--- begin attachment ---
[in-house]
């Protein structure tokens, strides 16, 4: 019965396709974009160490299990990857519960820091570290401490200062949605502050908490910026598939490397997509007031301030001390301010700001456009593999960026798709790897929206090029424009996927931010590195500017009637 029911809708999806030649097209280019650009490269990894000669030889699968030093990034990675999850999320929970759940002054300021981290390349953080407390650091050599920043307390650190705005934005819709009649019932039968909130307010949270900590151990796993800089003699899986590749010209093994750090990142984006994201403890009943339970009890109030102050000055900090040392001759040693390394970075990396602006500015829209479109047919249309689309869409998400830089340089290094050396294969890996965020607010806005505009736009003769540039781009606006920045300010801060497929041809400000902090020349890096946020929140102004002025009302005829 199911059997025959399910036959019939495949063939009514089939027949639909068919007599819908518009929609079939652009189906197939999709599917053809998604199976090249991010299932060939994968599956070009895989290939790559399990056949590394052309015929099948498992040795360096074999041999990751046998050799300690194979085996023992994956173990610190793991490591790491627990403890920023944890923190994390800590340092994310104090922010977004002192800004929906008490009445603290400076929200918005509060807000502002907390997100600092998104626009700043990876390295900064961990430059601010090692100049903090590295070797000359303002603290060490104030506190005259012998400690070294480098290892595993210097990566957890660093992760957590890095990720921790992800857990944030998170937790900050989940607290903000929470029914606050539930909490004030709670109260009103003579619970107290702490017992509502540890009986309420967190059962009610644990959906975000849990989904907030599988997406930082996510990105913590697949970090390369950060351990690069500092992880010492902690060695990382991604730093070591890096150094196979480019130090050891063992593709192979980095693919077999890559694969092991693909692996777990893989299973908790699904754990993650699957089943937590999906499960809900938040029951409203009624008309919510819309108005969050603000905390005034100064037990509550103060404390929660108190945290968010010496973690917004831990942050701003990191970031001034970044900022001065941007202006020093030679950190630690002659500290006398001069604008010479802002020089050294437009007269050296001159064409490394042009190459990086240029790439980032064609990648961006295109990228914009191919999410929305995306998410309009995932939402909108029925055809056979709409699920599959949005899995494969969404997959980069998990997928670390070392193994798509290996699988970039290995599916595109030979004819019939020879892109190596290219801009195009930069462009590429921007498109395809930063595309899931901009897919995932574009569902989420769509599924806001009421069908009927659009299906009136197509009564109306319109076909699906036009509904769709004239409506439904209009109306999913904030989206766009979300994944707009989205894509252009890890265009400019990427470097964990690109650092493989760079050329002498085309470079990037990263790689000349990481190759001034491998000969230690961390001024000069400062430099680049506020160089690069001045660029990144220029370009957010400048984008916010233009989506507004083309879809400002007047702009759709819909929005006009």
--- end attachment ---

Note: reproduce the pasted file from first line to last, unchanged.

[in-house]
């Protein structure tokens, strides 16, 4: 019965396709974009160490299990990857519960820091570290401490200062949605502050908490910026598939490397997509007031301030001390301010700001456009593999960026798709790897929206090029424009996927931010590195500017009637 029911809708999806030649097209280019650009490269990894000669030889699968030093990034990675999850999320929970759940002054300021981290390349953080407390650091050599920043307390650190705005934005819709009649019932039968909130307010949270900590151990796993800089003699899986590749010209093994750090990142984006994201403890009943339970009890109030102050000055900090040392001759040693390394970075990396602006500015829209479109047919249309689309869409998400830089340089290094050396294969890996965020607010806005505009736009003769540039781009606006920045300010801060497929041809400000902090020349890096946020929140102004002025009302005829 199911059997025959399910036959019939495949063939009514089939027949639909068919007599819908518009929609079939652009189906197939999709599917053809998604199976090249991010299932060939994968599956070009895989290939790559399990056949590394052309015929099948498992040795360096074999041999990751046998050799300690194979085996023992994956173990610190793991490591790491627990403890920023944890923190994390800590340092994310104090922010977004002192800004929906008490009445603290400076929200918005509060807000502002907390997100600092998104626009700043990876390295900064961990430059601010090692100049903090590295070797000359303002603290060490104030506190005259012998400690070294480098290892595993210097990566957890660093992760957590890095990720921790992800857990944030998170937790900050989940607290903000929470029914606050539930909490004030709670109260009103003579619970107290702490017992509502540890009986309420967190059962009610644990959906975000849990989904907030599988997406930082996510990105913590697949970090390369950060351990690069500092992880010492902690060695990382991604730093070591890096150094196979480019130090050891063992593709192979980095693919077999890559694969092991693909692996777990893989299973908790699904754990993650699957089943937590999906499960809900938040029951409203009624008309919510819309108005969050603000905390005034100064037990509550103060404390929660108190945290968010010496973690917004831990942050701003990191970031001034970044900022001065941007202006020093030679950190630690002659500290006398001069604008010479802002020089050294437009007269050296001159064409490394042009190459990086240029790439980032064609990648961006295109990228914009191919999410929305995306998410309009995932939402909108029925055809056979709409699920599959949005899995494969969404997959980069998990997928670390070392193994798509290996699988970039290995599916595109030979004819019939020879892109190596290219801009195009930069462009590429921007498109395809930063595309899931901009897919995932574009569902989420769509599924806001009421069908009927659009299906009136197509009564109306319109076909699906036009509904769709004239409506439904209009109306999913904030989206766009979300994944707009989205894509252009890890265009400019990427470097964990690109650092493989760079050329002498085309470079990037990263790689000349990481190759001034491998000969230690961390001024000069400062430099680049506020160089690069001045660029990144220029370009957010400048984008916010233009989506507004083309879809400002007047702009759709819909929005006009």